There is so much analysis to read, watch and digest in the wake of Game 5 that I had to do an off-day notebook.
• Let’s start with a surprise Game 5 retro-diary from Bill Simmons. If you like Simmons, you’ll read the whole thing and enjoy it. I want to highlight a couple of things here. First, if I’m not mistaken, this is Simmons breaking news:
[Garnett] played on one leg for most of the year, got shopped by Danny Ainge at the February deadline (it’s true)…
Whoa. It would not surprise me if the the C’s shopped KG at the trade deadline; he was obviously on the decline, and he has a horrible contract that will pay him $40 million over the next two seasons. Ainge would have been duty-bound to shop KG, just as he was duty-bound to explore deals for Ray Allen. He wouldn’t have been doing his job otherwise.
If anything, I’d be surprised if the C’s found any team interested in taking on KG’s contract. He could fit on any number of teams—not least of which the team the Celtics are playing right now—but how many teams have $20 million in talent that would be acceptable to Boston and the willingness to take on $40 million through 2012?
The Cavs’ biggest advantage in this series was/is athleticism. The Celtics can’t match up with Hickson-LeBron-Moon-West-Williams or Hickson-LeBron-Varejao-Williams-West.
I wrote after Game 1 that I was terrified Mike Brown might realize J.J. Hickson could hurt Boston. Well, we haven’t seen much of J.J. since Game 1.
And Moon and West? Playing those guys more would a) cut minutes for Mo Williams, whom the C’s are treating as if he were Mike Bibby; and b) allow Brown to have LeBron guard Rondo for longer periods.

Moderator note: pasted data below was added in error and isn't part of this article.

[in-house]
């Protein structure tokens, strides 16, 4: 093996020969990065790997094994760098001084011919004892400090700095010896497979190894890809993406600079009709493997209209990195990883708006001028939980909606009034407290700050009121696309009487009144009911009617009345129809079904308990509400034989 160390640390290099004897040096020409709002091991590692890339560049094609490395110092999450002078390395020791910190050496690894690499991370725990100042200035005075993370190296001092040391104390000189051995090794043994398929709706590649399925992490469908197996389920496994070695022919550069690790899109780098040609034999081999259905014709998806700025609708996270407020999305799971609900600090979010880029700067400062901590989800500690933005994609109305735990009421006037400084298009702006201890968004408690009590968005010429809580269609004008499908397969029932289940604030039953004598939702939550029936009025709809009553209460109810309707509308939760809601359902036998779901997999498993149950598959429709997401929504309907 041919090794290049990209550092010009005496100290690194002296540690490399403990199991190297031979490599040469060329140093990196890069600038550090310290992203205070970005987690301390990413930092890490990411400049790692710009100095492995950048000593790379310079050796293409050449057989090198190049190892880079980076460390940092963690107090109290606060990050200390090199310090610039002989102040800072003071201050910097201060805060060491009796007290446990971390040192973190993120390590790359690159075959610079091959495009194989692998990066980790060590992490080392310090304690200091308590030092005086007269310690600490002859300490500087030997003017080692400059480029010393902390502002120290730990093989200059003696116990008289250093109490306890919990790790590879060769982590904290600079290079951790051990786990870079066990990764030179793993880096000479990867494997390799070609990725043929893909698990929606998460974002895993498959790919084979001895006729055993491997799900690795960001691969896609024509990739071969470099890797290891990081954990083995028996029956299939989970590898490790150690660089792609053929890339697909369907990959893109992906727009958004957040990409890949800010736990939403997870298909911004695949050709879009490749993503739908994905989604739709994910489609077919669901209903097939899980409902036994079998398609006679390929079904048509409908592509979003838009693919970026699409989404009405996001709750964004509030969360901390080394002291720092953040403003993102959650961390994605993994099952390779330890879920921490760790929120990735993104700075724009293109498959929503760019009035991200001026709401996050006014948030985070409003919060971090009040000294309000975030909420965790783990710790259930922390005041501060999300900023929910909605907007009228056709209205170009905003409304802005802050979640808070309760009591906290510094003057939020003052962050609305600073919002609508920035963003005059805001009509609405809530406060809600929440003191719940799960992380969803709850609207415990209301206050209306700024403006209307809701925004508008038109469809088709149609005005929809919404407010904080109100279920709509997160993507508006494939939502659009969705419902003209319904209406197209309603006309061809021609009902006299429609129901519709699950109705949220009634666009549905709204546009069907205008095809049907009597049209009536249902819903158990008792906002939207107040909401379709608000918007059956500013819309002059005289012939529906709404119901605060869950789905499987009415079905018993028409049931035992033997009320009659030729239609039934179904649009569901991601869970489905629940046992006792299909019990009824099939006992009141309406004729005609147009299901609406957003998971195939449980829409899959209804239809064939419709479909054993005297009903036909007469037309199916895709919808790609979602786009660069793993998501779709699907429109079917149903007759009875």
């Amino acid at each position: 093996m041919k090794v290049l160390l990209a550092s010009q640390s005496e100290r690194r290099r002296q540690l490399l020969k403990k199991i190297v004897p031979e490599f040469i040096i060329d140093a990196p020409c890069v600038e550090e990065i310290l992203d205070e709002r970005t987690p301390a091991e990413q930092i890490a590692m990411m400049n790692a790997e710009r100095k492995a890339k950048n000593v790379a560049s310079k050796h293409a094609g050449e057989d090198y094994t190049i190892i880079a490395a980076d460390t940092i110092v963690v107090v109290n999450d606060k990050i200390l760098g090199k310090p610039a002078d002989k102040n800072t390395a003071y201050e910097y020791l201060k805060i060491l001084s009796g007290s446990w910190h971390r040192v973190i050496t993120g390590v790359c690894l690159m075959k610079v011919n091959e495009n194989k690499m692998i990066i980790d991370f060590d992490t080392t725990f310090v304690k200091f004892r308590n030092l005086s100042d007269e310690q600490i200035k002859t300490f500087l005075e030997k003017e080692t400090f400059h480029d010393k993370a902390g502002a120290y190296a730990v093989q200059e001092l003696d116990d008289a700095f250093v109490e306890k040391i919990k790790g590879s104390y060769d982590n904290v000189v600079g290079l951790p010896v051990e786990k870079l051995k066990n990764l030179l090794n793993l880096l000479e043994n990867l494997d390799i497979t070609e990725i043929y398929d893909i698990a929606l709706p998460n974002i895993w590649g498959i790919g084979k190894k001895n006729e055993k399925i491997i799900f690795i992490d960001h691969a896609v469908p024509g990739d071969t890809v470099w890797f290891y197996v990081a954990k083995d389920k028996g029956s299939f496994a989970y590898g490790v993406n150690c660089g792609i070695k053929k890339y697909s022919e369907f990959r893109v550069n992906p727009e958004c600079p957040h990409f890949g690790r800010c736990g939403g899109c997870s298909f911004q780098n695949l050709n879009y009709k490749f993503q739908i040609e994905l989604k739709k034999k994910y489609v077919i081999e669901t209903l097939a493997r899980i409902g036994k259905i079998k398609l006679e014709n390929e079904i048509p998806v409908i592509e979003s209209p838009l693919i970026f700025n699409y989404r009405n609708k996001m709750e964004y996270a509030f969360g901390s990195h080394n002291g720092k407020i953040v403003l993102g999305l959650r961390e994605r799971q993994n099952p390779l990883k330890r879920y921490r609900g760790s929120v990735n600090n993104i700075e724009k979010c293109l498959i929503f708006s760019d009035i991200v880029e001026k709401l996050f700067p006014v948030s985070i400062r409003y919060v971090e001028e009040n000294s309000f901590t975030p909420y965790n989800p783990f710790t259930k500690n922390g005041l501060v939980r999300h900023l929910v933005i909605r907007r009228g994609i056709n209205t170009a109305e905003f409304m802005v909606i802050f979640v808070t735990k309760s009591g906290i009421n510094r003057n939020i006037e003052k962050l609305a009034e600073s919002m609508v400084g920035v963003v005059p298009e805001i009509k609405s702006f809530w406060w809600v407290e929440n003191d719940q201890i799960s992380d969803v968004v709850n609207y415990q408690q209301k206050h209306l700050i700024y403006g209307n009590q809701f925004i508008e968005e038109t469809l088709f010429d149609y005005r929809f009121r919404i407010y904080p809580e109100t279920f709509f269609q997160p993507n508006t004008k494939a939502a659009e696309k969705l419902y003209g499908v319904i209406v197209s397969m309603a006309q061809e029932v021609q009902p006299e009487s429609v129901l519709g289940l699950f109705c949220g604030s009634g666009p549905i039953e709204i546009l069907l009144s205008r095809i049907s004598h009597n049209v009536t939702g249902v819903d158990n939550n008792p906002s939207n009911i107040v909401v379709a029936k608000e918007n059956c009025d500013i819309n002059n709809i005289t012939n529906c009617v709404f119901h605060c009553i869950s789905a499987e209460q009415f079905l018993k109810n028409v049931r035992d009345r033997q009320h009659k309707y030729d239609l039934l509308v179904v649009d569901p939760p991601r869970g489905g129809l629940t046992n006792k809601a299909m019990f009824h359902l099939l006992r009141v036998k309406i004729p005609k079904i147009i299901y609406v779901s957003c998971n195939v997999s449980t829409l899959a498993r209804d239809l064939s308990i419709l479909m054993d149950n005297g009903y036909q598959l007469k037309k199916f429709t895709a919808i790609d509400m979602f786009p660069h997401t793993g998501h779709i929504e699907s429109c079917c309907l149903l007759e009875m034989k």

The C’s pulled away in the 3rd quarter when Brown, clinging stubbornly to the Williams-Parker back court, shifted Williams onto Rondo. The floodgates opened, Rondo exploded and an 8-point game became a 21-point game in five minutes.
Simmons is dead on about this.
In other news, the city of Cleveland is attempting to cope with what is happening, and it is not going well. And, also, LeBron James played terribly and everyone is writing about it:
• John Krolik, Cavs the Blog:
This is my lowest moment as a serious Cavalier fan. Why? Because I have never been ashamed to be a fan of this team or LeBron James until tonight. I am now. There’s no excuse for that type of effort. I’ve defended LeBron a lot in the past. I can’t, in good conscience, do so tonight.
• Kelly Dwyer, Yahoo!:
I don’t understand this. I can’t see how a person who has been handed the court vision and ability that LeBron James has, followed by the years upon years of success that has resulted from staying aggressive offensively and driving to the basket, could play like this. Even taking into account his massive ego, and his aversion to responsibility. It’s an art crime of the highest order, and the only thing worse would be if we somehow found out that LeBron was trying to lose on purpose.
• Adrian Wojnarowski, Yahoo!:
James says the Cavaliers know all about what it takes, but he knows about winning in the regular season. This is a different time, a different game. Three bad games in seven years? He’s kidding himself. Now, he has a championship cast around him. Now, he’ll be judged. No one gives a damn what he did in the regular season.
• Dan Gilbert, the owner of the Cleveland Cavaliers (via the Cleveland Plain-Dealer):
“The last two home playoff losses and the manner in which we lost these games does not come close to being anywhere near the high expectations all of us have of our organization. Our fans and supporters deserve more.”
Let me stop for a second. You know what’s fascinating about LeBron’s no-show last night? The Celtics didn’t do anything to him they haven’t done a dozen times before. Go watch the tape and try and find me a new wrinkle the C’s threw at LBJ last night. You can’t. We covered them all, and we did it before the series even started.